Syrian state television has claimed to have shot down a Turkish F-4 fighter jet near their northern border. Now the Turkish government has formally acknowledged and confirmed this report. While the exact details surrounding the incident are still unclear, major implications are sure to follow.
The downing of the Turkish jet comes less than a day after a colonel in the Syrian Air Force defected to Jordan with his aircraft. While defections were somewhat common at the beginning of the Syrian uprising, this is the highest profile defection to happen during the civil war. The Syrian regime cannot afford these type of defections.
The situation surrounding the Syrian defection is an interesting one. Apparently the SAF colonel was on a training run when he dropped off radar and headed into Jordan. Some have speculated that this Syrian air force pilot was asked to bomb civilian targets,
Are Assad and the Syrian regime ramping up from artillery and tanks to attack helicopters and now also warplanes? So far indiscriminate shelling has devastated civilian neighborhoods like Homs. If warplanes and a fierce bombing campaign were to be introduced into the fray, the current death toll of around 15,000 people could become a weekly casualty figure. The colonel who defected is sure to undergo extensive debriefing, likely meeting with Jordan and American intelligence officials in the next few days.
Intelligence will also be gleaned from the downing of the Turkish warplane, which could add valuable insight regarding Syrian defence capabilities. The A-4 that was shot down is nothing special and just as much as a memento as Syria's anti-aircraft battery array. The large quantity of specialized F-16's that Turkey posses are perfectly suited to evade these pea shooters. If anything, this downing at least provides real-world data regarding Syrian air defence that may have not been available before.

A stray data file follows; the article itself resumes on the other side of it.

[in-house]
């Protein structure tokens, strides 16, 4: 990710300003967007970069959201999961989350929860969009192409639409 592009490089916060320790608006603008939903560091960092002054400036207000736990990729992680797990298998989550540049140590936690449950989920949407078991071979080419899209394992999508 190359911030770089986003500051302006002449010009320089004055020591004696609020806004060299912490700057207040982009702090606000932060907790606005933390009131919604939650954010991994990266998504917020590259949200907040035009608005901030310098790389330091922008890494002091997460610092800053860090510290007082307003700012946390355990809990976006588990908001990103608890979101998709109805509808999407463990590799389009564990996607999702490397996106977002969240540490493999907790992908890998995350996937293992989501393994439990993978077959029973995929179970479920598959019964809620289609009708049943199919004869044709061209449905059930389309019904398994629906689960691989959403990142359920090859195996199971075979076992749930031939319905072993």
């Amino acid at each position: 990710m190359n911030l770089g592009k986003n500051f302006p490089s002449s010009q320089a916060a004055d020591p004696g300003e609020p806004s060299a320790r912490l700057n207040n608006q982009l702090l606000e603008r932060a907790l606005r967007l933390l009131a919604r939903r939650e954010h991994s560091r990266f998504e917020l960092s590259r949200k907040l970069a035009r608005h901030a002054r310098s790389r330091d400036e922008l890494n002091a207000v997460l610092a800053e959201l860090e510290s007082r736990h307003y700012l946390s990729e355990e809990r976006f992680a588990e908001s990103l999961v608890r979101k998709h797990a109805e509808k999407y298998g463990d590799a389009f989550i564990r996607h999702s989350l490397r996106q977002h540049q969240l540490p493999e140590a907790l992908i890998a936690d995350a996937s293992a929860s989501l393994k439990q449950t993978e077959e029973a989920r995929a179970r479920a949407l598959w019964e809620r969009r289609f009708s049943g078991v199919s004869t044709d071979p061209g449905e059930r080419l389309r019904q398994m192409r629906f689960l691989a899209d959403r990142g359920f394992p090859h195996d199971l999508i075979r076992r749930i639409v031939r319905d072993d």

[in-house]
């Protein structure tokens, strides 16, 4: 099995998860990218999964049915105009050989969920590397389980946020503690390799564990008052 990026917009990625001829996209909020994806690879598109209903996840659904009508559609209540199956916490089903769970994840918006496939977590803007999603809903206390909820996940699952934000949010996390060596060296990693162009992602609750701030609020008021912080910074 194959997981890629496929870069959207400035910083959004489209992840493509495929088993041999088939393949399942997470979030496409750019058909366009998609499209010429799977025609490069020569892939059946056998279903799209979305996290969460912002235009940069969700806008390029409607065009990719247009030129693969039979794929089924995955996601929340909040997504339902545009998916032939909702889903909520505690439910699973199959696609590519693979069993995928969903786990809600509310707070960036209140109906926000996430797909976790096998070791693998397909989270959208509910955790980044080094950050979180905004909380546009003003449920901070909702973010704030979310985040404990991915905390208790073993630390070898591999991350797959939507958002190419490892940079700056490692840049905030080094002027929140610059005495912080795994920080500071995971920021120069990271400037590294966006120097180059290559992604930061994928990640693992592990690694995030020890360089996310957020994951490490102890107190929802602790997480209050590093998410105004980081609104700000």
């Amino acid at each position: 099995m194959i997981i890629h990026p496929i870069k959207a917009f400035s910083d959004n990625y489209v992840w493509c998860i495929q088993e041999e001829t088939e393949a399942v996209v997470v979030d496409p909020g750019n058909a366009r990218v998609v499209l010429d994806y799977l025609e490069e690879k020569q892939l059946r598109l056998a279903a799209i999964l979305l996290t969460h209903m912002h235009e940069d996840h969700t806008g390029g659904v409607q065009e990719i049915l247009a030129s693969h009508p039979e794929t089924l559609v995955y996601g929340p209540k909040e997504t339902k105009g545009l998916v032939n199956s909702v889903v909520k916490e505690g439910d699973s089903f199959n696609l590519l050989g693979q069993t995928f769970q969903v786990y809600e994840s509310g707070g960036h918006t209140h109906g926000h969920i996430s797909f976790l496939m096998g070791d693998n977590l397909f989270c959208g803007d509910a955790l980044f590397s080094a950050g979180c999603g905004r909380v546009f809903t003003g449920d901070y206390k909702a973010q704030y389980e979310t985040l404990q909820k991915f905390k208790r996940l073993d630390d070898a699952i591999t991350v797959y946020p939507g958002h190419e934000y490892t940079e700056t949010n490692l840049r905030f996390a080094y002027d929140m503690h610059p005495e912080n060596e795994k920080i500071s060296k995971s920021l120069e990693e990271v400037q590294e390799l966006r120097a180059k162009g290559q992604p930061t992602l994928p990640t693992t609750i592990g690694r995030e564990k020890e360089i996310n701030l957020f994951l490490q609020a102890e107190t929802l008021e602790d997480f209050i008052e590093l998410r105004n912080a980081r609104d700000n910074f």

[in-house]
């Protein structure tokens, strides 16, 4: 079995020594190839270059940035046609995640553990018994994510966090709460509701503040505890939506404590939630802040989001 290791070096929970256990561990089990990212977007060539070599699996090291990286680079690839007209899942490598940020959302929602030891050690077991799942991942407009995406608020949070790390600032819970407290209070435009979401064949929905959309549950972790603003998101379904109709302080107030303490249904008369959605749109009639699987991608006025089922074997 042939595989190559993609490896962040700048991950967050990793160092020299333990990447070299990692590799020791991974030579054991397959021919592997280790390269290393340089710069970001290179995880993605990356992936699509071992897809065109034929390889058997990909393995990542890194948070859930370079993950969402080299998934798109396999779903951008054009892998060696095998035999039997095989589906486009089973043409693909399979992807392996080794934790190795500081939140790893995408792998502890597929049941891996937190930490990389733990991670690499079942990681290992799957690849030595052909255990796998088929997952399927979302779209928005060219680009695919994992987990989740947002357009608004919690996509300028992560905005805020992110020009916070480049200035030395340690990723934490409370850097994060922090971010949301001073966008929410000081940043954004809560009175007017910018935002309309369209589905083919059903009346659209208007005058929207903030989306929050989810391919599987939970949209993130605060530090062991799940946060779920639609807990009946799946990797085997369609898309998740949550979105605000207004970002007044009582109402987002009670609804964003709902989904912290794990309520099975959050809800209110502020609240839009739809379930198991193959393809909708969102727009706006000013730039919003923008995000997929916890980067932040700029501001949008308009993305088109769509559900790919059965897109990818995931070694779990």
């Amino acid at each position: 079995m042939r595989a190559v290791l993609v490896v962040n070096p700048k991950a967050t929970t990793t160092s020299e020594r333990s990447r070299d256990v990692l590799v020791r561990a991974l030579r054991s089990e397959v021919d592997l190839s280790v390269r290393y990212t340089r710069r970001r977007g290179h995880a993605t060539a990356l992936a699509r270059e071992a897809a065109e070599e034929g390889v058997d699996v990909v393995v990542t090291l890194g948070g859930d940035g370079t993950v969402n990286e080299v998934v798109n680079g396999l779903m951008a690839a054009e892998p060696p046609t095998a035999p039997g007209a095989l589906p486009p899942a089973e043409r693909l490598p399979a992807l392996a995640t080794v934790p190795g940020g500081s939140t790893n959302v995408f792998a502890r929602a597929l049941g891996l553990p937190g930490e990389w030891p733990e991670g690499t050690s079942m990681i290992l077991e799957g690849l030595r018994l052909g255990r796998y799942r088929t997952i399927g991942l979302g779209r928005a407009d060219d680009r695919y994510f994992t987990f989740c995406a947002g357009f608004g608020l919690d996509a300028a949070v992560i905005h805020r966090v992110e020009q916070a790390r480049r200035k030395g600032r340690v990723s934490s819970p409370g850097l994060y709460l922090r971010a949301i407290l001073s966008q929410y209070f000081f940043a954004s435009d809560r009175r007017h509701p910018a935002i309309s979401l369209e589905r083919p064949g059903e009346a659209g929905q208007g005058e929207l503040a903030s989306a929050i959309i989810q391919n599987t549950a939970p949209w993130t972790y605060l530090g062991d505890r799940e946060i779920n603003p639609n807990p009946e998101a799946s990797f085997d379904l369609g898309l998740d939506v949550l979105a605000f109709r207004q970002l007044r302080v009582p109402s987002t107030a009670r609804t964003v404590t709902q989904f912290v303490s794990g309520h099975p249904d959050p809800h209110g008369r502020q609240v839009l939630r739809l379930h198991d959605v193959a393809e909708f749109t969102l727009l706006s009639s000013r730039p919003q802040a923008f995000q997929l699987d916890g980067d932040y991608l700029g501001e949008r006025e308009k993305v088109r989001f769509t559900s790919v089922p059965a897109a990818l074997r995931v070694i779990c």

Concerning the implications and ramifications Syria faces in light of this skirmish with the Turkey, a defected pilot may be the least of their worries. Turkey has repeatedly stated that it will defend itself against Syrian aggression. Furthermore, NATO has continued to support Turkey and may now have a legitimate point of entry to launch an intervention, or at least a Libya-like no-fly zone. Quite a bit of new and changing developments have happened in Syria in the past few days.
However one thing does remain a constant: the amount of civilian lives lost at the hands of Bashar al-Assad is completely unacceptable.